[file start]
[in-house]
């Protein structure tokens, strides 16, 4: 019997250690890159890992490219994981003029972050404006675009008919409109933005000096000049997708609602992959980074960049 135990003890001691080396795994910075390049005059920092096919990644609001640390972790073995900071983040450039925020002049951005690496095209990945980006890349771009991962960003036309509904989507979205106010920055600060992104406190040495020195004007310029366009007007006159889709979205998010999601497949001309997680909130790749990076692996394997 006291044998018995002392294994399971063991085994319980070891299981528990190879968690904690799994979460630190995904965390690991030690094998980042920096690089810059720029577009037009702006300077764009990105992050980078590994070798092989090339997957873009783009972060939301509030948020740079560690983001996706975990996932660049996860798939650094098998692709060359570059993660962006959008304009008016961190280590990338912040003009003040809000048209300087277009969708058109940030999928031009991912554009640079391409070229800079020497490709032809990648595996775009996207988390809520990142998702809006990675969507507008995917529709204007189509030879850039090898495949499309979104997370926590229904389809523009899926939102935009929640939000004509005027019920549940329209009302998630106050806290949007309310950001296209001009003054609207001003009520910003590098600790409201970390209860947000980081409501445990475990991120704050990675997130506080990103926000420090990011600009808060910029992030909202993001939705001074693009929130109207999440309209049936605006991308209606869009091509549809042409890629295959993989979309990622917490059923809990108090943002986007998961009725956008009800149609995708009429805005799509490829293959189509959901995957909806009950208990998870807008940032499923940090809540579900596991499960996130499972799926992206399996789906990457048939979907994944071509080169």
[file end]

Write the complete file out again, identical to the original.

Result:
[in-house]
């Protein structure tokens, strides 16, 4: 019997250690890159890992490219994981003029972050404006675009008919409109933005000096000049997708609602992959980074960049 135990003890001691080396795994910075390049005059920092096919990644609001640390972790073995900071983040450039925020002049951005690496095209990945980006890349771009991962960003036309509904989507979205106010920055600060992104406190040495020195004007310029366009007007006159889709979205998010999601497949001309997680909130790749990076692996394997 006291044998018995002392294994399971063991085994319980070891299981528990190879968690904690799994979460630190995904965390690991030690094998980042920096690089810059720029577009037009702006300077764009990105992050980078590994070798092989090339997957873009783009972060939301509030948020740079560690983001996706975990996932660049996860798939650094098998692709060359570059993660962006959008304009008016961190280590990338912040003009003040809000048209300087277009969708058109940030999928031009991912554009640079391409070229800079020497490709032809990648595996775009996207988390809520990142998702809006990675969507507008995917529709204007189509030879850039090898495949499309979104997370926590229904389809523009899926939102935009929640939000004509005027019920549940329209009302998630106050806290949007309310950001296209001009003054609207001003009520910003590098600790409201970390209860947000980081409501445990475990991120704050990675997130506080990103926000420090990011600009808060910029992030909202993001939705001074693009929130109207999440309209049936605006991308209606869009091509549809042409890629295959993989979309990622917490059923809990108090943002986007998961009725956008009800149609995708009429805005799509490829293959189509959901995957909806009950208990998870807008940032499923940090809540579900596991499960996130499972799926992206399996789906990457048939979907994944071509080169």